On the way back on the ferry, I bump into a rider that I passed along the way a couple of times enroute along Marine Drive (I stopped for coffee) and she was on a older mountain bike with normal clothes on.  I probably looked so foreign to her with all my biking specific clothes (called a kit in our circles).  She complained that her seat made her butt sore, but she was really looking forward to seeing Gibsons (somehow the pain would be worth it when she got to her designation).  She said that she’s  never been to the coast and decided to take her bike from the west end to the ferry and to Gibsons- good for her! She wasn’t too keen about all the hills and I gave her some suggestions to avoid them.  I asked if she was visiting friends and she said No, and that she had a couple of hours to spend and wanted to visit Gibsons cause it was there.  For some reason, I find this surprising to me just like people who want to retire to Nicaragua (don’t laugh, I know a couple doing it) or people who want go to visit Mongolia, so why Gibsons?  I suppose it’s a town that starts with “G” and needs to be visited….I jest and told this rider to visit Lower Gibsons for a really scenic experience, will avoid some of the more nasty hills and to visit the artisan shops along the water.  My point is that her comments really offer me a chance to reflect that Gibsons (and the Sunshine Coast for that matter) is great place to visit, has places that starts with “G” (and many more from the alphabet) and she opened my eyes to reflect that I really appreciate this beautiful place that I live in.  Riding the Sunshine Coast is really worth the sore butt to visit.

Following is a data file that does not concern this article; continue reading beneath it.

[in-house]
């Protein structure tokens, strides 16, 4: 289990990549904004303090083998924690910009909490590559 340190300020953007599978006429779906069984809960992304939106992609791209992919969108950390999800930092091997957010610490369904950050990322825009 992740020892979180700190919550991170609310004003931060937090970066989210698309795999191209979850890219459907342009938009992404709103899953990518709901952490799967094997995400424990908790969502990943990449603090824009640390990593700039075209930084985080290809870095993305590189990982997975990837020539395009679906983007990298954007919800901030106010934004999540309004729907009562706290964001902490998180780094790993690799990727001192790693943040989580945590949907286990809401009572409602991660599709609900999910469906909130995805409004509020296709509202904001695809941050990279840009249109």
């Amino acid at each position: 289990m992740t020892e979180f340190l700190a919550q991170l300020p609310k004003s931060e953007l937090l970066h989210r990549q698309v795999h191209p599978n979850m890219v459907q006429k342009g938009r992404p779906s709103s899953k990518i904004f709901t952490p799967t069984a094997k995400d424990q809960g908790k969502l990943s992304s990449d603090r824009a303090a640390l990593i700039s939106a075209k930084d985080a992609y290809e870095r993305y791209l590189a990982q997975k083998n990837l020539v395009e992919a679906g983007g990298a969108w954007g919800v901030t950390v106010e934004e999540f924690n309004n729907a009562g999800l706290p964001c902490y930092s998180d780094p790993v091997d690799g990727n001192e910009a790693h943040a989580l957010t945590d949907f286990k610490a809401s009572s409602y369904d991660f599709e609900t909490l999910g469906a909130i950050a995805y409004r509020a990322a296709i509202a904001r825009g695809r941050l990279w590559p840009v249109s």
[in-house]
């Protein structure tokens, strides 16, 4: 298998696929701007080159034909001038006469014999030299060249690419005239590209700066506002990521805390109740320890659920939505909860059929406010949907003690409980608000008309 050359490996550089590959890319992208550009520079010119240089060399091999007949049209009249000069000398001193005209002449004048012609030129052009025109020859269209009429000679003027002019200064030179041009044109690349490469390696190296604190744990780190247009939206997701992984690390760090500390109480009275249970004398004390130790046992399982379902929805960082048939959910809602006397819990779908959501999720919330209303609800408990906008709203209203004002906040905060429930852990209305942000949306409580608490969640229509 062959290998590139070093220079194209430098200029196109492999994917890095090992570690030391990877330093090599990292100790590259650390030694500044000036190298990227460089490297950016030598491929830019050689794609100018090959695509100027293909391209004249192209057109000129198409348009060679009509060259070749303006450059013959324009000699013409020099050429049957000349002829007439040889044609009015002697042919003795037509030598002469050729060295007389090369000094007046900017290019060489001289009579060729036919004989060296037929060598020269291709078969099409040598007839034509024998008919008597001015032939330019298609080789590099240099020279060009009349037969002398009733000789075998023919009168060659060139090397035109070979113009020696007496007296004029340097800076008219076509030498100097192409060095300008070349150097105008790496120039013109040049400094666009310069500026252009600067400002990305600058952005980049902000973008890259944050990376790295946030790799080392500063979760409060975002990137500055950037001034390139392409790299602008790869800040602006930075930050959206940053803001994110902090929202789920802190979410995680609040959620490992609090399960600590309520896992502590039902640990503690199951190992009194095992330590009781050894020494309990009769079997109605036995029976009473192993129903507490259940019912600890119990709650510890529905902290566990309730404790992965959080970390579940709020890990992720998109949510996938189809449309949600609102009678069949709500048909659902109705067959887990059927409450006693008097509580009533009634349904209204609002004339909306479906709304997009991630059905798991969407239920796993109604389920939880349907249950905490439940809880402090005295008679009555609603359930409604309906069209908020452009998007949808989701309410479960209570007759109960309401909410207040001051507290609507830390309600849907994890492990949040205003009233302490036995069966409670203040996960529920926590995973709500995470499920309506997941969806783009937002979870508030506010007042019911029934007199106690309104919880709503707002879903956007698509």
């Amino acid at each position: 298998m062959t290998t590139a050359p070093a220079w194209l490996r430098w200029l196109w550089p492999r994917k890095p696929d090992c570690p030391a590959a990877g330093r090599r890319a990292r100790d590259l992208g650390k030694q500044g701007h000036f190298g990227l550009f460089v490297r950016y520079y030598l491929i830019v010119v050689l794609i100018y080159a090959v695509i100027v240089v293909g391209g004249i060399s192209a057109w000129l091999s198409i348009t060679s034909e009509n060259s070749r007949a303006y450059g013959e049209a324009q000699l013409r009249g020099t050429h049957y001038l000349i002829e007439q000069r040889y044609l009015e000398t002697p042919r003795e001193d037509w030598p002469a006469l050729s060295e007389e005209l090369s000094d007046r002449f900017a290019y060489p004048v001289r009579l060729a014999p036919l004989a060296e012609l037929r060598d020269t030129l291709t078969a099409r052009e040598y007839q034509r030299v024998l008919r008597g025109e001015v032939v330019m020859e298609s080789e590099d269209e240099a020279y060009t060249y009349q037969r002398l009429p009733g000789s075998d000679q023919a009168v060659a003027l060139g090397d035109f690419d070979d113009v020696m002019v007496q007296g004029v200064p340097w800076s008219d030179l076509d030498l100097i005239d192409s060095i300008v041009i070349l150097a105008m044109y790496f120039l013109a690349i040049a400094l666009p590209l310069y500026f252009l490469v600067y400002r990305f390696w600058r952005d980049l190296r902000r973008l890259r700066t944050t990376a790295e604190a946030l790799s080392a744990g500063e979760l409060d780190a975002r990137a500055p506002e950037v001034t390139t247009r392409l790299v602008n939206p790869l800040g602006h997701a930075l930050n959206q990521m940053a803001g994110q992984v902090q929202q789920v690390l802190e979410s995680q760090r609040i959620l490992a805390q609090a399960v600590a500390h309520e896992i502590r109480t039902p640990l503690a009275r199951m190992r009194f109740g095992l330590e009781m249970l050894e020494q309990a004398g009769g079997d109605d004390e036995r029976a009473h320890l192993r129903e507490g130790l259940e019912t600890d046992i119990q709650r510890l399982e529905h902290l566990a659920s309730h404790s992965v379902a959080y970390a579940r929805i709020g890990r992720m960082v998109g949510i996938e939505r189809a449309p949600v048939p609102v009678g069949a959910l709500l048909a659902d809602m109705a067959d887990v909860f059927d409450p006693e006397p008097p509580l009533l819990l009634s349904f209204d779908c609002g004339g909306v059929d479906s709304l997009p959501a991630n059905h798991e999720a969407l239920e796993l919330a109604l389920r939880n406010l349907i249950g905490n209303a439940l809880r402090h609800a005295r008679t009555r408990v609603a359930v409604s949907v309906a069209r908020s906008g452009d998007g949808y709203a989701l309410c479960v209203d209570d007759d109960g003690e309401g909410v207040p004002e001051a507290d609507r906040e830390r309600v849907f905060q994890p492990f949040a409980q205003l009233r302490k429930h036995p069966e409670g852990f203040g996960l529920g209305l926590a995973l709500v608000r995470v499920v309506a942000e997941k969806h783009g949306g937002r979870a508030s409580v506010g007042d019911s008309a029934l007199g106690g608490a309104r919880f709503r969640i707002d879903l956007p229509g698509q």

When cycling becomes a right of passage

When cycling becomes a right of passage

Okay, a couple of weeks ago I hit a nice peak and I wanted to ride all the time.  I put 900km in the month of July and my avg km/hour basically bumped up a couple of k’s.  So, today I forced myself to wake up early, decided to drive to Sechelt and join a group ride to get me motivated.  So I waited at the meeting spot and no one showed (or bothered).  I started with the motivational talk with myself – do a long ride and you’ll be better for it. Trust me you’ll be glad you did…F-it was my body’s response.  So, do a short ride. At least you can justify driving for 1/2 hour to get here.  F-it was the response again.    Why don’t you turn around, go to a lung association fundraiser breakfast and talk about cycling.  Ah! that is an awesome idea! – So I turned around and got a 8min ride in.

So this is the lows of cycling – two to three weeks ago I had awesome energy and power.  This week – well I need someone like Tony Robbins to keep my interested in riding and complete this right of passage.  I think its boredom of the same routes and trying to ride early when I’m tired.  I think I’ll try a Vancouver trip this Sunday as part of re-motivation plan.

—WAB1234—